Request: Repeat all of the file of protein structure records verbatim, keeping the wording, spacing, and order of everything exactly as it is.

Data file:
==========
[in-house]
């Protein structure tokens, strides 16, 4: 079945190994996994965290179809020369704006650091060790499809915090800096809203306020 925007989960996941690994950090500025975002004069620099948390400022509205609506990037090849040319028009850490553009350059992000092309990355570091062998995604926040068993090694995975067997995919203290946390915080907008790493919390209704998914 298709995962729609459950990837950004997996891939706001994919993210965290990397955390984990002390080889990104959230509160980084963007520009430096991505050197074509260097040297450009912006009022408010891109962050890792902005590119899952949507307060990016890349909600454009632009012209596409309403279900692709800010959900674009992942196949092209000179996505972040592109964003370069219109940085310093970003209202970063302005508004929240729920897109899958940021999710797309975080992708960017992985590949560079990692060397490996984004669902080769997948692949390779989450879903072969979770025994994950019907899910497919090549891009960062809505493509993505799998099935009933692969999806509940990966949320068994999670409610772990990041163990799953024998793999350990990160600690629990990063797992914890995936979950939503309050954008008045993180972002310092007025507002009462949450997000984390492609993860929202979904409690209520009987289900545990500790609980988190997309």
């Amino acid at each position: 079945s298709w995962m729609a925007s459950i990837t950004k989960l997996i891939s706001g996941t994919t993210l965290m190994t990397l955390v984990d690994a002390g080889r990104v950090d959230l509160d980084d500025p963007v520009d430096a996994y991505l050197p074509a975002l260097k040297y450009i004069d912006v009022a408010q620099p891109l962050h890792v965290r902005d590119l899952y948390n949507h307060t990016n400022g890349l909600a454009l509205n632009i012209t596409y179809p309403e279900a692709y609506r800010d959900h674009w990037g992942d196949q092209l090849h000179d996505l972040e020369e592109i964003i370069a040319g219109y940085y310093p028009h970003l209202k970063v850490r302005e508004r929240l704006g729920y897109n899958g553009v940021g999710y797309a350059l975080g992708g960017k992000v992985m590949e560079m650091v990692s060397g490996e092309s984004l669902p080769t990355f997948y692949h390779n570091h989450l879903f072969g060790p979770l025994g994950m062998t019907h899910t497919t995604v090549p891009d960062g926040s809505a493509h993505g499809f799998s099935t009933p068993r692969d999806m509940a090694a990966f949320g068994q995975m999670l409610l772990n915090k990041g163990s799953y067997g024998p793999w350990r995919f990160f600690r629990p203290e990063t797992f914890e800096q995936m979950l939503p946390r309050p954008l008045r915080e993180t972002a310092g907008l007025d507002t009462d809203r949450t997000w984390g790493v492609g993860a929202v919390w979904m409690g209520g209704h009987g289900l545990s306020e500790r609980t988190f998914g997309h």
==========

[in-house]
């Protein structure tokens, strides 16, 4: 079945190994996994965290179809020369704006650091060790499809915090800096809203306020 925007989960996941690994950090500025975002004069620099948390400022509205609506990037090849040319028009850490553009350059992000092309990355570091062998995604926040068993090694995975067997995919203290946390915080907008790493919390209704998914 298709995962729609459950990837950004997996891939706001994919993210965290990397955390984990002390080889990104959230509160980084963007520009430096991505050197074509260097040297450009912006009022408010891109962050890792902005590119899952949507307060990016890349909600454009632009012209596409309403279900692709800010959900674009992942196949092209000179996505972040592109964003370069219109940085310093970003209202970063302005508004929240729920897109899958940021999710797309975080992708960017992985590949560079990692060397490996984004669902080769997948692949390779989450879903072969979770025994994950019907899910497919090549891009960062809505493509993505799998099935009933692969999806509940990966949320068994999670409610772990990041163990799953024998793999350990990160600690629990990063797992914890995936979950939503309050954008008045993180972002310092007025507002009462949450997000984390492609993860929202979904409690209520009987289900545990500790609980988190997309």
């Amino acid at each position: 079945s298709w995962m729609a925007s459950i990837t950004k989960l997996i891939s706001g996941t994919t993210l965290m190994t990397l955390v984990d690994a002390g080889r990104v950090d959230l509160d980084d500025p963007v520009d430096a996994y991505l050197p074509a975002l260097k040297y450009i004069d912006v009022a408010q620099p891109l962050h890792v965290r902005d590119l899952y948390n949507h307060t990016n400022g890349l909600a454009l509205n632009i012209t596409y179809p309403e279900a692709y609506r800010d959900h674009w990037g992942d196949q092209l090849h000179d996505l972040e020369e592109i964003i370069a040319g219109y940085y310093p028009h970003l209202k970063v850490r302005e508004r929240l704006g729920y897109n899958g553009v940021g999710y797309a350059l975080g992708g960017k992000v992985m590949e560079m650091v990692s060397g490996e092309s984004l669902p080769t990355f997948y692949h390779n570091h989450l879903f072969g060790p979770l025994g994950m062998t019907h899910t497919t995604v090549p891009d960062g926040s809505a493509h993505g499809f799998s099935t009933p068993r692969d999806m509940a090694a990966f949320g068994q995975m999670l409610l772990n915090k990041g163990s799953y067997g024998p793999w350990r995919f990160f600690r629990p203290e990063t797992f914890e800096q995936m979950l939503p946390r309050p954008l008045r915080e993180t972002a310092g907008l007025d507002t009462d809203r949450t997000w984390g790493v492609g993860a929202v919390w979904m409690g209520g209704h009987g289900l545990s306020e500790r609980t988190f998914g997309h």